Analysis. According to the Financial Times, Italy is the most vulnerable eurozone country, and Prime Minister Matteo Renzi is seeking an injection of public funds to prop up the country’s banks.

Banking stress test is Italy’s version of the Brexit vote

Banks will be the topic of one of the hotter debates in Italy over the next few months: This is confirmed by the storm blowing, again, on the Monte dei Paschi and, together with the large amount of evidence presented Monday by the Financial Times, placing “Renzi’s challenge to Brussels” in front-page headlines. Monday, stocks in the Bank of Siena dropped to a historic low, below 35 cents, dragging down all the banks and, more particularly, BPER and Intesa Sanpaolo. The underlying cause: the news that, a few weeks ago, on the dawn of the British Brexit referendum, the ECB sent the institution a very stern letter.

The ECB, in essence, wants to accelerate the plan for the progressive unloading of credit held within MPS: In the next three years, it would go down from €24 billion to €14 billion, unloading, in a few words, €10 billion in toxic products. It’s a request that’s not easy to comply with, if you consider that the a similar extreme measure from the Bank of Siena aimed to discharge only €3.5 billion by 2018. A traumatic action might lead to an imbalance of €3 billion, three times the actual capitalization in the Stock Exchange (about €1.2 billion) and recapitalizing, after the injections already received during the last years, and having seen the fact that the Atlante fund itself is searching for cash, is certainly not a simple operation.

Premier Renzi himself, two days ago, excluded new public MPS interventions, saying he prefers “a market operation,” but he knows he’s moving in a minefield, because Montepaschi might open a new case similar to the one of the four banks, even bigger than that, which might be a lethal one for his consensus (the more so if united to the difficult passage of the October referendum). In fact, we must take into account that MPS too has its own shareholders, and there are a lot of them too: We calculate that the shares owned by about 60,000 of its small shareholders are equal to, about, €5 billion.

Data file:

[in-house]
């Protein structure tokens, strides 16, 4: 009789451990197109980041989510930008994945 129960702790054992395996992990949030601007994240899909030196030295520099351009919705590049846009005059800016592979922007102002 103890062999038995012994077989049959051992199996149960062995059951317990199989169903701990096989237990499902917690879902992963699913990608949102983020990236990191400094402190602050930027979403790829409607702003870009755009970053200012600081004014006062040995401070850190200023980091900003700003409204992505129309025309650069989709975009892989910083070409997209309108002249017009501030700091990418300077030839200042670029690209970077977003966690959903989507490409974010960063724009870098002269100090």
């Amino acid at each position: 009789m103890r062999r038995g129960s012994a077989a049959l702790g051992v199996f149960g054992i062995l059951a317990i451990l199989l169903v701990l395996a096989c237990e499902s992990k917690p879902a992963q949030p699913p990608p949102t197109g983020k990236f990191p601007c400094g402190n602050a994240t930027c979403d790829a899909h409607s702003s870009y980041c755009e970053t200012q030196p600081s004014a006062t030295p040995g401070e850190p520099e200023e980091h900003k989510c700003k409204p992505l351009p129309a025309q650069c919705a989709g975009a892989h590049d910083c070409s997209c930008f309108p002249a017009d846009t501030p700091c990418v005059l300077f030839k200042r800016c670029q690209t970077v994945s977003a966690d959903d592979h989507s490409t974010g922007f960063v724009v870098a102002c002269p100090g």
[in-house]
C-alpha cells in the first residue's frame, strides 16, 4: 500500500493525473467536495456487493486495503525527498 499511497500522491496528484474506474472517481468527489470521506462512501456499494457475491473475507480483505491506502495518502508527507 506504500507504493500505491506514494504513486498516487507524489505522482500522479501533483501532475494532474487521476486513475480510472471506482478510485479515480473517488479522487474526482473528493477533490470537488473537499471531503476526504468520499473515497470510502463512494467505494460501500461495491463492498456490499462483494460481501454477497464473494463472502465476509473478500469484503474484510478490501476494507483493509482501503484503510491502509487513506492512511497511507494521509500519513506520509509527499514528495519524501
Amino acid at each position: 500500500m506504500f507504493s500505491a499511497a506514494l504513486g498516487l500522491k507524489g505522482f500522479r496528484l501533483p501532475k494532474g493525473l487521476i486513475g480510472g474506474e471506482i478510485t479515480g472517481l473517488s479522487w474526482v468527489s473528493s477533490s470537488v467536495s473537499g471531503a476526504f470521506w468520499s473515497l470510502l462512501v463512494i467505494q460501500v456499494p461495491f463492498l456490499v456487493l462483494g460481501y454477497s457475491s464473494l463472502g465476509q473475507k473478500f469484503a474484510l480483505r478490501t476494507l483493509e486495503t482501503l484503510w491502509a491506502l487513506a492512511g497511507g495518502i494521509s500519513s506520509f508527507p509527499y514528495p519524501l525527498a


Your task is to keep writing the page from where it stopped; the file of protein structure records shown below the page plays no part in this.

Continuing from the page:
We can only imagine what might happen should these rescuers be called in to replenish the eventual debts based on the bail-in rules: a strong economic risk for them, but also a new wave of protests that the government might not survive. This is why Renzi, as the Financial Times highlighted, might have identified in the banking knot as an absolute urgency, attempting to solve it by “challenging Europe.”

We can’t exactly know what he’s going to be able to do, although it’s clear that, after the no from Angela Merkel a few days ago to the possibility of pumping public money into the system, the talks with Brussels have gone ahead anyway. “Italy,” the Financial Times writes, “is prepared to defy the EU and unilaterally pump billions of euros into its troubled banking system if it comes under severe systemic distress, a last-resort move that would smash through the bloc’s nascent regime for handling ailing banks.”

Certainly it wouldn’t be a Brexit, but, at least according to the Financial Times, “Italy is the eurozone’s biggest vulnerability following the shock outcome of the U.K. vote to leave the E.U.” And “stress test results are due on July 31 and senior bankers consider Italy’s weaker banks — including its third largest Monte dei Paschi — may be found to be undercapitalized.”

Monday, at the Democratic Party leadership meeting, Renzi spoke again on the banking issue: “Saving the account holders doesn’t mean protecting the interests of the lobbies, of the stronger powers,” he said. He then added he has done “all that was useful,” that he “took politics away from the banks.”

“I’ve closed the 2012 elections in Siena by saying that I would not have dealt with the nominations,” Renzi said. But much of his destiny will play out in the banks.

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